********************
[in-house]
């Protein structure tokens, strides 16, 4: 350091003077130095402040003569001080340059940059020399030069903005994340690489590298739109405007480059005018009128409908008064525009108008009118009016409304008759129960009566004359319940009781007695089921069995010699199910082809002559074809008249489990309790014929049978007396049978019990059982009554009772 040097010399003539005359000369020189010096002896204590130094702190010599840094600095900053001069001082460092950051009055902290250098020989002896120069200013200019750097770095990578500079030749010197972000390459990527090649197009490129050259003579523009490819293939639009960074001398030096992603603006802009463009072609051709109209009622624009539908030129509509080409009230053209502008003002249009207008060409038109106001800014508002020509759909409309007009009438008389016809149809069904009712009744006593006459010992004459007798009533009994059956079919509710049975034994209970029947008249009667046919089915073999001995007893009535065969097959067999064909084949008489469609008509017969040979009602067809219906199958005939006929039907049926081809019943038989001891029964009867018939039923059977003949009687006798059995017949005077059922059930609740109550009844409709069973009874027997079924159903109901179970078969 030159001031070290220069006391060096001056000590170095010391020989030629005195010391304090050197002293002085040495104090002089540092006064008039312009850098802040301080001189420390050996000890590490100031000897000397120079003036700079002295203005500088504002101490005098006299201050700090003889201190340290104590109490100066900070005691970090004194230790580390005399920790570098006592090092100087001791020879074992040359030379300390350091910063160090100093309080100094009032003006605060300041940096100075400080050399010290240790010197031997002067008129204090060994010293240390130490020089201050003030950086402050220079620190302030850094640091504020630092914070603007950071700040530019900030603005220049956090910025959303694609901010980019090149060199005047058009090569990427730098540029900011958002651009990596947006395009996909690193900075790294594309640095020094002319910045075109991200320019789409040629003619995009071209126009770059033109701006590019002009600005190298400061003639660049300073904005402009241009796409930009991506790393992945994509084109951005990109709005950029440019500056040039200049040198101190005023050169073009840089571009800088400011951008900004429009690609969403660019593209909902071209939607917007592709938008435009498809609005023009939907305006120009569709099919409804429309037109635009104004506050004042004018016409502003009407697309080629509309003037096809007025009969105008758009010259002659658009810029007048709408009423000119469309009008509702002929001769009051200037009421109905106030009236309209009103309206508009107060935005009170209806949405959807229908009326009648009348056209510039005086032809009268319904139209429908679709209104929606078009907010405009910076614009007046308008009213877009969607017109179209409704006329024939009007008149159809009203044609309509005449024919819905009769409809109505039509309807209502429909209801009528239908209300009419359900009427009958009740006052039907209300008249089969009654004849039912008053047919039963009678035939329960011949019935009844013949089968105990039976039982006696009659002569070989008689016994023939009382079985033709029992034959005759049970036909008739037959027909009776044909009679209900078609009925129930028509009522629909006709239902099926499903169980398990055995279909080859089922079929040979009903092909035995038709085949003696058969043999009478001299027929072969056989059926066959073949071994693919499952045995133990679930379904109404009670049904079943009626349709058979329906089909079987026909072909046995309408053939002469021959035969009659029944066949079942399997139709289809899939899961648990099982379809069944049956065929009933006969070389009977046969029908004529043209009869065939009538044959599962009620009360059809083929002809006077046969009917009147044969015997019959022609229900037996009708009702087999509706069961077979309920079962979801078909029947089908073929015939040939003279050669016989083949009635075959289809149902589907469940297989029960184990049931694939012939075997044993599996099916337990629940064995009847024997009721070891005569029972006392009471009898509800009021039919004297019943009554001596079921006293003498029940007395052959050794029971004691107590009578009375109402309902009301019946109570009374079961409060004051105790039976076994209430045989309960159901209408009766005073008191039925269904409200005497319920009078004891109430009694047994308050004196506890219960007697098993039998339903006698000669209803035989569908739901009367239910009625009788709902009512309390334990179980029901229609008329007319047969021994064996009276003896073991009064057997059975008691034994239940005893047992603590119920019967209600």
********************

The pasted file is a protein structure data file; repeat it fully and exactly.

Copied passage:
[in-house]
């Protein structure tokens, strides 16, 4: 350091003077130095402040003569001080340059940059020399030069903005994340690489590298739109405007480059005018009128409908008064525009108008009118009016409304008759129960009566004359319940009781007695089921069995010699199910082809002559074809008249489990309790014929049978007396049978019990059982009554009772 040097010399003539005359000369020189010096002896204590130094702190010599840094600095900053001069001082460092950051009055902290250098020989002896120069200013200019750097770095990578500079030749010197972000390459990527090649197009490129050259003579523009490819293939639009960074001398030096992603603006802009463009072609051709109209009622624009539908030129509509080409009230053209502008003002249009207008060409038109106001800014508002020509759909409309007009009438008389016809149809069904009712009744006593006459010992004459007798009533009994059956079919509710049975034994209970029947008249009667046919089915073999001995007893009535065969097959067999064909084949008489469609008509017969040979009602067809219906199958005939006929039907049926081809019943038989001891029964009867018939039923059977003949009687006798059995017949005077059922059930609740109550009844409709069973009874027997079924159903109901179970078969 030159001031070290220069006391060096001056000590170095010391020989030629005195010391304090050197002293002085040495104090002089540092006064008039312009850098802040301080001189420390050996000890590490100031000897000397120079003036700079002295203005500088504002101490005098006299201050700090003889201190340290104590109490100066900070005691970090004194230790580390005399920790570098006592090092100087001791020879074992040359030379300390350091910063160090100093309080100094009032003006605060300041940096100075400080050399010290240790010197031997002067008129204090060994010293240390130490020089201050003030950086402050220079620190302030850094640091504020630092914070603007950071700040530019900030603005220049956090910025959303694609901010980019090149060199005047058009090569990427730098540029900011958002651009990596947006395009996909690193900075790294594309640095020094002319910045075109991200320019789409040629003619995009071209126009770059033109701006590019002009600005190298400061003639660049300073904005402009241009796409930009991506790393992945994509084109951005990109709005950029440019500056040039200049040198101190005023050169073009840089571009800088400011951008900004429009690609969403660019593209909902071209939607917007592709938008435009498809609005023009939907305006120009569709099919409804429309037109635009104004506050004042004018016409502003009407697309080629509309003037096809007025009969105008758009010259002659658009810029007048709408009423000119469309009008509702002929001769009051200037009421109905106030009236309209009103309206508009107060935005009170209806949405959807229908009326009648009348056209510039005086032809009268319904139209429908679709209104929606078009907010405009910076614009007046308008009213877009969607017109179209409704006329024939009007008149159809009203044609309509005449024919819905009769409809109505039509309807209502429909209801009528239908209300009419359900009427009958009740006052039907209300008249089969009654004849039912008053047919039963009678035939329960011949019935009844013949089968105990039976039982006696009659002569070989008689016994023939009382079985033709029992034959005759049970036909008739037959027909009776044909009679209900078609009925129930028509009522629909006709239902099926499903169980398990055995279909080859089922079929040979009903092909035995038709085949003696058969043999009478001299027929072969056989059926066959073949071994693919499952045995133990679930379904109404009670049904079943009626349709058979329906089909079987026909072909046995309408053939002469021959035969009659029944066949079942399997139709289809899939899961648990099982379809069944049956065929009933006969070389009977046969029908004529043209009869065939009538044959599962009620009360059809083929002809006077046969009917009147044969015997019959022609229900037996009708009702087999509706069961077979309920079962979801078909029947089908073929015939040939003279050669016989083949009635075959289809149902589907469940297989029960184990049931694939012939075997044993599996099916337990629940064995009847024997009721070891005569029972006392009471009898509800009021039919004297019943009554001596079921006293003498029940007395052959050794029971004691107590009578009375109402309902009301019946109570009374079961409060004051105790039976076994209430045989309960159901209408009766005073008191039925269904409200005497319920009078004891109430009694047994308050004196506890219960007697098993039998339903006698000669209803035989569908739901009367239910009625009788709902009512309390334990179980029901229609008329007319047969021994064996009276003896073991009064057997059975008691034994239940005893047992603590119920019967209600």